Americans love to telecommute. 34 percent of Americans work at least 4 days a week from home. Only 4 percent of Japanese work from home at least one day per week. The Japanese government wants this to change. Why? Two big reasons: To increase productivity and to prepare for the influx of visitors for the 2020 summer Olympics.
The reasons behind the government's push for telecommuting are also gaining urgency. Japan has long had a productivity problem--its workers spend among the most hours in the office in the world but are not particularly productive (paywall). Its workforce is also shrinking. But the recent death of an employee at Japan's largest advertising company allegedly due to overwork, and a grave childcare crisis, are putting more pressure on Abe's government to address corporate Japan's problems.
With a million people expected for the 2020 Summer Olympics, Tokyo is taking a test run today, July 24, and asking people to work from home, in order to ease congestion on public transportation.
While many Americans want to work from home, the culture in Japan is different, and people are hesitant to work from home. Face time is extremely important in Japanese culture (hence the long hours but low productivity). The company would like to fix that. It's healthier to have high productivity and shorter hours and better for the economy as well.
Telecommuting Allows You to Choose Your Lifestyle
I work from home, and actually today, I'm working at my sister's home, in my hometown, of St. George, Utah. St. George has almost tripled in size since I left home 25 years ago. I asked my brother, a St. George real estate appraiser who is very tuned into the growth, what on earth people do for a living in a town with few big businesses. He said a lot of the growth is from telecommuting. People want to move back to a place they think will be good for their families and they work from companies from all over the country to do that.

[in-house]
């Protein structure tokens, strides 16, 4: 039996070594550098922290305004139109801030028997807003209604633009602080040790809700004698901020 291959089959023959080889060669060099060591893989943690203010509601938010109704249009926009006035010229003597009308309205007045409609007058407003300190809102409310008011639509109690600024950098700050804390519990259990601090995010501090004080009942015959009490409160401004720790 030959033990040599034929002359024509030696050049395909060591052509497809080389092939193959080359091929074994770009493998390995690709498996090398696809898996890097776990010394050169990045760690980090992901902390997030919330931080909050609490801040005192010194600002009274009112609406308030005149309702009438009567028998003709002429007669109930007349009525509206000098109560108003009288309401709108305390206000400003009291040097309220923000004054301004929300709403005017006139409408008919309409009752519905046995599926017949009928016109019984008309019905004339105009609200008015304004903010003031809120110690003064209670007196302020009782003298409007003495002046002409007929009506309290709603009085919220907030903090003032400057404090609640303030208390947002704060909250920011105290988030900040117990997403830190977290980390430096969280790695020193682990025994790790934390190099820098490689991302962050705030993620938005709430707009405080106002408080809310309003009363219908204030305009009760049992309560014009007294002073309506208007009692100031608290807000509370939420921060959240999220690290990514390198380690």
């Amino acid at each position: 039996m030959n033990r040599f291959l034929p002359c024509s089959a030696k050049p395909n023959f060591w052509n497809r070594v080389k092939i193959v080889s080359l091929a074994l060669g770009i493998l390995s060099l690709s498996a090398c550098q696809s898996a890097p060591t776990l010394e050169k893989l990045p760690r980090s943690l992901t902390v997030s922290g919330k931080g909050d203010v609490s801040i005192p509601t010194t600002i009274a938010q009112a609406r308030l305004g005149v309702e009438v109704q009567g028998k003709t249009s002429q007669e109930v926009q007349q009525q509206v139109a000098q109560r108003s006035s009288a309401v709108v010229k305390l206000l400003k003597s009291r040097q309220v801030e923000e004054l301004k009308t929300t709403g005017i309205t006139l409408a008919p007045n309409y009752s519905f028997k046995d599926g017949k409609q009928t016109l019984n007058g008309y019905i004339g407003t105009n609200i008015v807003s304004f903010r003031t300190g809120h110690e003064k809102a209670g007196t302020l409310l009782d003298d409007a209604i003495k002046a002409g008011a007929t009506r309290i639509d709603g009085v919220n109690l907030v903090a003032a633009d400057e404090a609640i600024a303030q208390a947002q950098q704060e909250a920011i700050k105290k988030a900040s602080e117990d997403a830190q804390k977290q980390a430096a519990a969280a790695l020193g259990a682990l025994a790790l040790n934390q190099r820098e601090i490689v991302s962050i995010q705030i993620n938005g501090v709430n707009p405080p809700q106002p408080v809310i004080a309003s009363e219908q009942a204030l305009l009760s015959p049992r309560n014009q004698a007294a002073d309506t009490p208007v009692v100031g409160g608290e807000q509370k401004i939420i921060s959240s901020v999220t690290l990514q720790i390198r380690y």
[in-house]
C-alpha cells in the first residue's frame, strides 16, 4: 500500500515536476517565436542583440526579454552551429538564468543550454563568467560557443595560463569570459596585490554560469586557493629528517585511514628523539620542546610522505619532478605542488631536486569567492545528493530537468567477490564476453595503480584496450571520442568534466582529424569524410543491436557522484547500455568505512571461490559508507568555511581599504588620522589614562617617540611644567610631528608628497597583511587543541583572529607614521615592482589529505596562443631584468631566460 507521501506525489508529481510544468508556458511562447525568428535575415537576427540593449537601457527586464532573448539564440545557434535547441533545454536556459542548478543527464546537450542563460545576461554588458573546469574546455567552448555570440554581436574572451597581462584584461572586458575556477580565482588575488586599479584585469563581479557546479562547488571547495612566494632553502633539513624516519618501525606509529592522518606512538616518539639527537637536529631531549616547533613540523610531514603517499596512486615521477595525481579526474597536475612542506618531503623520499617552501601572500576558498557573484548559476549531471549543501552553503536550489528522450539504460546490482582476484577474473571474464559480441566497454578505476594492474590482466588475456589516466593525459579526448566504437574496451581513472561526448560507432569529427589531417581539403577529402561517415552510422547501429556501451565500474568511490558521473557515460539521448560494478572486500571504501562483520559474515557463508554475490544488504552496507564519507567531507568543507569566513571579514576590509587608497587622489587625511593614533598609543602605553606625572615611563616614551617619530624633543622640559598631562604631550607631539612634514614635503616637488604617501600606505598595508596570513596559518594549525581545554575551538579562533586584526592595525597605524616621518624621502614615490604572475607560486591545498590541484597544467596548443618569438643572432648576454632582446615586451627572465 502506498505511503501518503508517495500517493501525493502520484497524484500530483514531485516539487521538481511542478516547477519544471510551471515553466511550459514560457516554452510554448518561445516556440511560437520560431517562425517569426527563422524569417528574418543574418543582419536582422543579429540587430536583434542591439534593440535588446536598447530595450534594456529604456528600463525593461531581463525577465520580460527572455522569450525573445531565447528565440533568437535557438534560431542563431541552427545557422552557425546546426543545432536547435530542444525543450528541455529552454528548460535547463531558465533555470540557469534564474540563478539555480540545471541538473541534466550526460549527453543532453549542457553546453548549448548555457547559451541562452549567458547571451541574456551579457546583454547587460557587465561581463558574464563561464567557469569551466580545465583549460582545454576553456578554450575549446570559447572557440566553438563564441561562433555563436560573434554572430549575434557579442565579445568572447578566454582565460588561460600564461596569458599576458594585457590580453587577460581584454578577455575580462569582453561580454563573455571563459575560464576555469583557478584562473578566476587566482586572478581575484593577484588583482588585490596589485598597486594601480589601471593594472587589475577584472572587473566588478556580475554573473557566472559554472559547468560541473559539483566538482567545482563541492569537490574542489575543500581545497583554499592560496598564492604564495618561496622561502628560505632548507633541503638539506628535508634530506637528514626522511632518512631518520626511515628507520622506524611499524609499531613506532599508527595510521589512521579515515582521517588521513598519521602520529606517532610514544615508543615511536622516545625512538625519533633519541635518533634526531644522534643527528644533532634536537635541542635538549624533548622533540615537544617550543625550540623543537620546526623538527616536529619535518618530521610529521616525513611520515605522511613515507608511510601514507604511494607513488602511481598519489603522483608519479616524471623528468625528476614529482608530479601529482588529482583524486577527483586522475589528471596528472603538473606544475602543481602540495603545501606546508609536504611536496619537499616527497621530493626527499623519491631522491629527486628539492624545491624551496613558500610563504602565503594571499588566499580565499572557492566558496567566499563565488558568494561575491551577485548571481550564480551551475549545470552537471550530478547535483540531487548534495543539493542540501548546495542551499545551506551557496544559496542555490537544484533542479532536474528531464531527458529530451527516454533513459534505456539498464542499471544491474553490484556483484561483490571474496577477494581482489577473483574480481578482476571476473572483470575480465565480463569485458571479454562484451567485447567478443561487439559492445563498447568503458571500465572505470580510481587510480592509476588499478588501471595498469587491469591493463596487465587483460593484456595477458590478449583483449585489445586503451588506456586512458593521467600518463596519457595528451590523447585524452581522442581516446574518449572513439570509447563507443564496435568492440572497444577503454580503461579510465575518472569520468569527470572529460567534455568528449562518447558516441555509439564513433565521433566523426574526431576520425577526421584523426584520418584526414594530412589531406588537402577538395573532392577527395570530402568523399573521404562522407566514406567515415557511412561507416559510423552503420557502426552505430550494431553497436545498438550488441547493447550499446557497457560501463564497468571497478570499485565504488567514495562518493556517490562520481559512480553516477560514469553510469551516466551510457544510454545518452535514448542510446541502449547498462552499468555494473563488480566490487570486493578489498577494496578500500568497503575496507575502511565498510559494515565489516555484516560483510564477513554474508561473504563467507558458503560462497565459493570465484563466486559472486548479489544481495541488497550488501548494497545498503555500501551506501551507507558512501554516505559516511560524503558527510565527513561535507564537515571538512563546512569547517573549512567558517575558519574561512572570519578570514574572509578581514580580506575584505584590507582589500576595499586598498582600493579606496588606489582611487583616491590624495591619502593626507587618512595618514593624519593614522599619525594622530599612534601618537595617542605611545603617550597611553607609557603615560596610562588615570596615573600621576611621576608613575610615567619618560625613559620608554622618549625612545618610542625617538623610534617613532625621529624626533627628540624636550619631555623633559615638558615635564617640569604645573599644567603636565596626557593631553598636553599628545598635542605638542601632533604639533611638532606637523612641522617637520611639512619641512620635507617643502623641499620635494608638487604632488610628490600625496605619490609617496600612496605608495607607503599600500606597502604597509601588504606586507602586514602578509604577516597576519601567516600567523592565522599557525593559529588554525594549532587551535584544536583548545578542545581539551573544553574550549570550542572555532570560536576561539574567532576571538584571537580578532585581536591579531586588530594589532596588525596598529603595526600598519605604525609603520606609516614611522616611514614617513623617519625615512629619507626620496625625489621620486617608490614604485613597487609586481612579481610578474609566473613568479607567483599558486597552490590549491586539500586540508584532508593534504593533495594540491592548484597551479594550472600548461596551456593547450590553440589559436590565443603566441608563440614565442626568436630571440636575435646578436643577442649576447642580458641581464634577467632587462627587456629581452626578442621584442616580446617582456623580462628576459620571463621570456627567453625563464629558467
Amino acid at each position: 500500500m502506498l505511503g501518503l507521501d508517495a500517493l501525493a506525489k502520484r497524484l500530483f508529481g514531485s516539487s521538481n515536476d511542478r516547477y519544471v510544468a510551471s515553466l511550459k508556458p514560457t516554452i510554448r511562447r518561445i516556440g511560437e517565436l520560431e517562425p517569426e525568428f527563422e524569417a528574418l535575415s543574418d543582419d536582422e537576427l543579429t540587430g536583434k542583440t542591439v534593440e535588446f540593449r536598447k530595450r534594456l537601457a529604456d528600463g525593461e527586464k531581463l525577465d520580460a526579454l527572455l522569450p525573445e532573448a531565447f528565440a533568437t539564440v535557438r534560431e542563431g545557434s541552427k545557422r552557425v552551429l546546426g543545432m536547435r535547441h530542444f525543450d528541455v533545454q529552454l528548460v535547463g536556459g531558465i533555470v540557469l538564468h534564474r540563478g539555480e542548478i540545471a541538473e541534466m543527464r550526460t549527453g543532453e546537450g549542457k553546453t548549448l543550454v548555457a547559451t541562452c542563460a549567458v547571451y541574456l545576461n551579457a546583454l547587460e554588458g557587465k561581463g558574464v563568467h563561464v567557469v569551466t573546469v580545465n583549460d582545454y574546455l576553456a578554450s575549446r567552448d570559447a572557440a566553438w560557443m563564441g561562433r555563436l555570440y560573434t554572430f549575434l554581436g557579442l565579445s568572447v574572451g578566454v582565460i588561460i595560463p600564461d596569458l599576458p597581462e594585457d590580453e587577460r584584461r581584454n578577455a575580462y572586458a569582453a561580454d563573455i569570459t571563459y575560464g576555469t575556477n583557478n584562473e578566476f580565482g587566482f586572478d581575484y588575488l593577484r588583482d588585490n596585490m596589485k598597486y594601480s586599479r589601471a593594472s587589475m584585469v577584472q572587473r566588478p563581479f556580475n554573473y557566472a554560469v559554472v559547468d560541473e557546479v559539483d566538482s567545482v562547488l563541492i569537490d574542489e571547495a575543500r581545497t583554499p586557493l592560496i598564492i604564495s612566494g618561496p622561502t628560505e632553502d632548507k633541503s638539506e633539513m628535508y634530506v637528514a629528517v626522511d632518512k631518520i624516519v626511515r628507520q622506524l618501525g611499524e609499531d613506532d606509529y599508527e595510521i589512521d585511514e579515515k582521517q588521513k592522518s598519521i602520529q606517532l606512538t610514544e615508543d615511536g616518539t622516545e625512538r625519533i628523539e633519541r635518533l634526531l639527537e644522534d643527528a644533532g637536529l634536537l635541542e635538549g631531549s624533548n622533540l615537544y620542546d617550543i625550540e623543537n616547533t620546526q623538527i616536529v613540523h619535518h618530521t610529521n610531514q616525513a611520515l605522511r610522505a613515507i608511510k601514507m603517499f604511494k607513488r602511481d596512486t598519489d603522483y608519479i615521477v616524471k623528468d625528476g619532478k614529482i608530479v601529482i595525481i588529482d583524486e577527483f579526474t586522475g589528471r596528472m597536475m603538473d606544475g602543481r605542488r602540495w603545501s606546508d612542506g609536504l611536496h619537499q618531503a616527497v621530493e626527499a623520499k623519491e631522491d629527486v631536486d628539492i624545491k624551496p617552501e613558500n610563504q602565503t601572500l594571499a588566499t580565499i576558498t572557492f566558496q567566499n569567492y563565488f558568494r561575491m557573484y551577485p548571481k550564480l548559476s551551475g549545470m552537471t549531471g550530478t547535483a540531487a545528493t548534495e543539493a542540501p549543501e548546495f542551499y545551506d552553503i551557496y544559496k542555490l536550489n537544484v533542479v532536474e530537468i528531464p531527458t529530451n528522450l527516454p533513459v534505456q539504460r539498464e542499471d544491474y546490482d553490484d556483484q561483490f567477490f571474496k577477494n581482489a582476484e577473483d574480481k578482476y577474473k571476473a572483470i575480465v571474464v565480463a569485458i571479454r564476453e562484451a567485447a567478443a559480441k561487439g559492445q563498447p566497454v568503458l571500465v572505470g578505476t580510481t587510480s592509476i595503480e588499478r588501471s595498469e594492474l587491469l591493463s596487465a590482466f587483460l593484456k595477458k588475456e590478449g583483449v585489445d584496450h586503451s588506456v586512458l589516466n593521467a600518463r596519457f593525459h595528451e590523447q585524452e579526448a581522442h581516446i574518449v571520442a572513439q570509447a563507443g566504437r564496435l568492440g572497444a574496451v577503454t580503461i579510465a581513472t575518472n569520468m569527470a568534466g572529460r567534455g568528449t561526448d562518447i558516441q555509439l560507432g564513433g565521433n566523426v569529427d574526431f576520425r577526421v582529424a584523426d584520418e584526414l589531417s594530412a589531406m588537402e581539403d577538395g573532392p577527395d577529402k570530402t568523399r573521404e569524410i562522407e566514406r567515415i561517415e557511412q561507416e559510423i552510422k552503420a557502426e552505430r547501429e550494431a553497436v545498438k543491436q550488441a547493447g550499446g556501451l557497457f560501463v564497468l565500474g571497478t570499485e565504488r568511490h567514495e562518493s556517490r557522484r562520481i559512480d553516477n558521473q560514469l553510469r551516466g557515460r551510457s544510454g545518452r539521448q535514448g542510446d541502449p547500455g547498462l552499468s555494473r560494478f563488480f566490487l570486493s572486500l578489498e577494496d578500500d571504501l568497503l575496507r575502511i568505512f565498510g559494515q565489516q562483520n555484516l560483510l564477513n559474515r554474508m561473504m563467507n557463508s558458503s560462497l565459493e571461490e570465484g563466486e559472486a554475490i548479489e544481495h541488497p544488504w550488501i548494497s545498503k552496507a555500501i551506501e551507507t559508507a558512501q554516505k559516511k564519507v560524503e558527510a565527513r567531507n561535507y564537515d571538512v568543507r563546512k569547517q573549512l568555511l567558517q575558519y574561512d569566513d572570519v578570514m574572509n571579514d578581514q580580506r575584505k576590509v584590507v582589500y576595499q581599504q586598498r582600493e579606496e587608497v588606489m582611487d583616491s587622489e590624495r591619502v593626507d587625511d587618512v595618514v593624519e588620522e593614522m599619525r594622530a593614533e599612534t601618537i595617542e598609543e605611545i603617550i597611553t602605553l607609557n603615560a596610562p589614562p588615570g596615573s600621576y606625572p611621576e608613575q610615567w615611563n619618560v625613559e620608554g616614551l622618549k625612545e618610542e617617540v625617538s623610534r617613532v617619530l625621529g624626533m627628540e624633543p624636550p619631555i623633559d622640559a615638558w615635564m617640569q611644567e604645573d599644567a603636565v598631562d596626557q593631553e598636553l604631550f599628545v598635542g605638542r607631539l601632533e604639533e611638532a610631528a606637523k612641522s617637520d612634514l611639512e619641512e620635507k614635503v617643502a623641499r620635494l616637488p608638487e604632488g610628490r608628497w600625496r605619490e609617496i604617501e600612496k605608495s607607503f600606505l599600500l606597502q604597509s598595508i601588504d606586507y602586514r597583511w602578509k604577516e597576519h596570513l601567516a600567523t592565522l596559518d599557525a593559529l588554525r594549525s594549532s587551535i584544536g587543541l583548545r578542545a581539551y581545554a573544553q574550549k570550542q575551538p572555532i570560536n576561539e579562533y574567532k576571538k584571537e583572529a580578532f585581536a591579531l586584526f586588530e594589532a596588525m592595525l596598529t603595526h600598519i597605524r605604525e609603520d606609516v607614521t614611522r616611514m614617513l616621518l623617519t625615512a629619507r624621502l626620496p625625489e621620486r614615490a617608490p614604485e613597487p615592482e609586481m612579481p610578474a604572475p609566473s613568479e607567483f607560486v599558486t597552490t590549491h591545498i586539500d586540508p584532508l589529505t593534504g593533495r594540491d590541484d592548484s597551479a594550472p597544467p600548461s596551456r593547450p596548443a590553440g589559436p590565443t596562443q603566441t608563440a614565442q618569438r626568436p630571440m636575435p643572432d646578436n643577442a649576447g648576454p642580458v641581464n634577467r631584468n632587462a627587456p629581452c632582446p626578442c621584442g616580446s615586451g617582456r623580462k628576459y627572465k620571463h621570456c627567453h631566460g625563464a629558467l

Telecommuting can allow you to base your lifestyle on how you want to live and not just on where you can get a job.
Some companies, like IBM and the now broken up Yahoo!, made a push to bring everyone back into the office. While they surely have their reasons, productivity tends to increase when telecommuting is allowed. The Harvard Business Review reported on a randomized study which found that those who worked at home were less likely to quit, happier, and more productive. All three of those things should be what businesses are aiming for.
Better for the Environment
Japan is famous for its crowded trains. Now, using public transportation is better than driving your own car, but working at home also has benefits. Yes, you are using more electricity at home than you would if the whole family was gone all day, but you're not polluting the air with your car.
Face Time Does Not Equal Performance
Managing by face times is easy. "Is Bob here? Then he's the best!" If you have everyone working remotely, you have to look at performance. Sure, you can see if someone is logged in, but you can't see if they are watching television or playing with the baby. Some managers freak out at that thought. But, you can tell how well Bob does his job. If he can do it in fewer hours, more power to him.
Japanese culture will need to change for them to embrace telecommuting, and that's something the government is hoping for. Let's hope it works.